Wednesday, October 21, 2009

Parish Book of Chant Review by Paul Ford

Paul Ford, the creator of Flowing Waters, which is the English adaption of The Graduale Simplex, offers a very serious and thorough review of The Parish Book of Chant. Writing in Custos, the chant newsletter of the NPM, he says

The Parish Book of Chant (PBC) is a handsome, inexpensive pew and
choir book. It is chiefly the work of Richard Rice, director of the Canticum
Novum Schola of Greater Washington, DC. (We can also thank him for
Communio, his collection of 110 Latin communion chants from the Roman
Gradual and the full text of the communion psalms—marvelous.) The notation
uses the older, “classic” Solesmes markings. At the back of the book
there is a seven-page tutorial on understanding the signs, melodies, style,
rhythms, and modes.

For comparison, there is only the Liber Cantualis (LC), the 118-page 1978
publication from Solesmes, in Latin only, unlike the PBC. Both volumes succeed
in providing a more than basic repertoire (beyond Iubilate Deo, 1974)
for singing chant at Mass. And, minus the propers, both provide for singing
the Mass in chant.

He continues on to mention that the real issue for music at the Mass are the propers, and he is right about that. His own efforts have done much to bring the propers to the people (using vernacular and plainsong) but the focus of this book is Gregorian chant. Also, this book sought to compile only the music for the people, and so the focus is on the ordinary chants and chant hymns.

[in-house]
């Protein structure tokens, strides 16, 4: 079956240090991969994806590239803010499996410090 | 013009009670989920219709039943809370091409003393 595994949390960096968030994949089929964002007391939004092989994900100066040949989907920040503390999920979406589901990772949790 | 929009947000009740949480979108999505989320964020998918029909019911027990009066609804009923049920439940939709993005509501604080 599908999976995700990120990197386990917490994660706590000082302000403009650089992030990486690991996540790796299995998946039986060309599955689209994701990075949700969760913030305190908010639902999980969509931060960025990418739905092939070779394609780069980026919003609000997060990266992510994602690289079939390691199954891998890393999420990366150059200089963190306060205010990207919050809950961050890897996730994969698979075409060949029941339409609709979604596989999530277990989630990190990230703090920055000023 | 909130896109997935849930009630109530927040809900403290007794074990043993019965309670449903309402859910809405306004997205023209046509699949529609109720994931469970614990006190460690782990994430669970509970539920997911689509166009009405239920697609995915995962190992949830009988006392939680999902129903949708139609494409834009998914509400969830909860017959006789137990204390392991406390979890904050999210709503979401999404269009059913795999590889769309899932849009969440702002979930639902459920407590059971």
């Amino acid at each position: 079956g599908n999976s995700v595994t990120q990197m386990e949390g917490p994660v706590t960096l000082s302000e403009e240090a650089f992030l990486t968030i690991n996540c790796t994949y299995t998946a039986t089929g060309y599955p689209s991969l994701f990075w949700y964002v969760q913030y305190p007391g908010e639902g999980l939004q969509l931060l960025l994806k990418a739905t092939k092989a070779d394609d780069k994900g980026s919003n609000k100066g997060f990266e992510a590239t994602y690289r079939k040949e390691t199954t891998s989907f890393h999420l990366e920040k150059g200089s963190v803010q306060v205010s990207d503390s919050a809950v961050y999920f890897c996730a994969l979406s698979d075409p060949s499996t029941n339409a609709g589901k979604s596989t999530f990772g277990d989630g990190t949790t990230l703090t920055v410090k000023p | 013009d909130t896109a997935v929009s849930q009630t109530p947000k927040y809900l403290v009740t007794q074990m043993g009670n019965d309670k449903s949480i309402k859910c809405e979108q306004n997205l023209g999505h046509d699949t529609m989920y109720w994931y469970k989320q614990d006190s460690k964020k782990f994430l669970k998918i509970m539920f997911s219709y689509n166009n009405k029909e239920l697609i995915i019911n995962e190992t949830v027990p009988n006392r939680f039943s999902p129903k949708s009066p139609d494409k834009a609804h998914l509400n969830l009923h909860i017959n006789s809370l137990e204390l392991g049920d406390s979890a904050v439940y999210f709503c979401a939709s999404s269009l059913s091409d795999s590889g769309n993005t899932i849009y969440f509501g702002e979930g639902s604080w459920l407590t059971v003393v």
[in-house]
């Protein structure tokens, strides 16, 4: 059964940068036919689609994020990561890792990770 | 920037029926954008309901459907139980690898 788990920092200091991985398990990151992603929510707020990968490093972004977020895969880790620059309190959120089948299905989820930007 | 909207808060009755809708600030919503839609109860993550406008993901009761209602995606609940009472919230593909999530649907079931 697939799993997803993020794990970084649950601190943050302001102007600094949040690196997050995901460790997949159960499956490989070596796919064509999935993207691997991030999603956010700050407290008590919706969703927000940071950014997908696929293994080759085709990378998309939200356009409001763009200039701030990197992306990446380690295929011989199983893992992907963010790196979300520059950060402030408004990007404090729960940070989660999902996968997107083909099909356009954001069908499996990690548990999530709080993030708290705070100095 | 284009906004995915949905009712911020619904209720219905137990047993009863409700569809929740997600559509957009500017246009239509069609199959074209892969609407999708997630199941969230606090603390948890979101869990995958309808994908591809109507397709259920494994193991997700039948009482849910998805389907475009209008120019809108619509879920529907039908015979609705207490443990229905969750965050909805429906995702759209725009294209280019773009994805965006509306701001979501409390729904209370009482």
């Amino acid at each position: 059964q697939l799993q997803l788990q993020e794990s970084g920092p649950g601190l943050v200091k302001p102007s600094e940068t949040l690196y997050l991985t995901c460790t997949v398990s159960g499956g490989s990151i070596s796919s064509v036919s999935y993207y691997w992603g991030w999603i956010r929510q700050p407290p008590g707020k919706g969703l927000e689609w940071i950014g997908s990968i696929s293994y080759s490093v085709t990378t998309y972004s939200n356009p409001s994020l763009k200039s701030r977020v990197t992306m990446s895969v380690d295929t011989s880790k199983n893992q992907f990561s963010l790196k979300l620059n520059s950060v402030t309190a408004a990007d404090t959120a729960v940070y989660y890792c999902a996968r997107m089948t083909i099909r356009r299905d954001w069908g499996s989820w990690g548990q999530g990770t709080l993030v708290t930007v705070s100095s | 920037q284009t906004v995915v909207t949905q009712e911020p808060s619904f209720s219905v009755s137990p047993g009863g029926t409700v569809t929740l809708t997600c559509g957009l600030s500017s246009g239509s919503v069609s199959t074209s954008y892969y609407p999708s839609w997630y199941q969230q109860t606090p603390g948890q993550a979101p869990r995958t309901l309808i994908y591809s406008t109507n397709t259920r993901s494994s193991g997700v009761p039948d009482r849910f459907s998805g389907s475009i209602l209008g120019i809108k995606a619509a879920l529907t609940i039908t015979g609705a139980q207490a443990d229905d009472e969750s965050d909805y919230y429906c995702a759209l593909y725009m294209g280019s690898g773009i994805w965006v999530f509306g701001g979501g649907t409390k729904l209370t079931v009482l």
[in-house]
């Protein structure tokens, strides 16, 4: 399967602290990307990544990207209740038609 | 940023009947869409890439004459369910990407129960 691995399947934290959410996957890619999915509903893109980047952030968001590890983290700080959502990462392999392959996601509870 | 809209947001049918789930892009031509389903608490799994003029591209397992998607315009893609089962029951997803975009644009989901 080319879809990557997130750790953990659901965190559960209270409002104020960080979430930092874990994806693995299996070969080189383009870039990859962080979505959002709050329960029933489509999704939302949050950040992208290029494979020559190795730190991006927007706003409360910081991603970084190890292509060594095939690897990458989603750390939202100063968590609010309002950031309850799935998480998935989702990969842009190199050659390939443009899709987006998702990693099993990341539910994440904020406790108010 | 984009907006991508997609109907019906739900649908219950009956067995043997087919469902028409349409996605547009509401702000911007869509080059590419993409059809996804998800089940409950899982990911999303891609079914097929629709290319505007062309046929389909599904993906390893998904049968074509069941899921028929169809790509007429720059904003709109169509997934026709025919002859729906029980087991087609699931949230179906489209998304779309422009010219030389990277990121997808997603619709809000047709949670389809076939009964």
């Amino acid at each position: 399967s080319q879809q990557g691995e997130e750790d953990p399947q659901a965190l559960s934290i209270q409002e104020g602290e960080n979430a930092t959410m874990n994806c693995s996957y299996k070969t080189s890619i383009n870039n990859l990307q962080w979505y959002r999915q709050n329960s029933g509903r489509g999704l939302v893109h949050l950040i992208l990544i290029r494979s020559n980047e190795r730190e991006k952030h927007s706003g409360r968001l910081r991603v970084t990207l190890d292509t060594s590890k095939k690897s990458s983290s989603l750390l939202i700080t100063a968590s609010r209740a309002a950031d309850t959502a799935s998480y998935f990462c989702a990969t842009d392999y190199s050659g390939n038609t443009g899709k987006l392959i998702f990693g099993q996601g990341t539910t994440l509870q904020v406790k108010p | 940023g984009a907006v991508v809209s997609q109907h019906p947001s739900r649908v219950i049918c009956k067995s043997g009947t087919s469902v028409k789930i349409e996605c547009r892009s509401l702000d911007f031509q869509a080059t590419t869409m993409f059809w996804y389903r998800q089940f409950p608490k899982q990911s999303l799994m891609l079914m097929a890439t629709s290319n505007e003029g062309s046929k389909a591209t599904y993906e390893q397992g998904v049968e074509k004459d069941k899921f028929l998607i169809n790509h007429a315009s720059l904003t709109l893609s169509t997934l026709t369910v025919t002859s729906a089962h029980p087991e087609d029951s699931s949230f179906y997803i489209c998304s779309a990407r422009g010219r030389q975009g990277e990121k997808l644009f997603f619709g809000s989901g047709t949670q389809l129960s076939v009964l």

The comparison between PBC is apt but I don't think he emphasizes the most important difference. Everything in the PBC has an English translation. The LC does not, and this fact alone was enough to limit the market for the LC in English-speaking countries. I can recall many years ago attending Mass at the National Shrine and using the LC, and, as someone unaccustomed to the Mass, feeling a relentless ache to know the meaning of the words that I was learning to sing.

In any case, he does offer a few criticisms, such as the omission of the Sequences. That was a tough choice but in today's parishes, do the Latin Sequences really constitute people's music? I've never heard anyone sing them apart from scholas. In a perfect world, of course, they would be in there, as would many other things. The omissions noted in comment boxes here would make two or three more books. But the point was to keep it small without driving up price and increasing weight.

Since it's publication in 2008, some 10,000 copies have been sold. That's a remarkable achievement. There is no sign that the pace of distribution is slowing. the reality is that this one book has done more than any in the postconciliar period to bring chant to the forefront, which is why it is used at the North American in Rome and many seminaries in the U.S., along with colleges and parishes. Here is the publication page. Here it is at Aquinas and More. You can also pick it up at Amazon.

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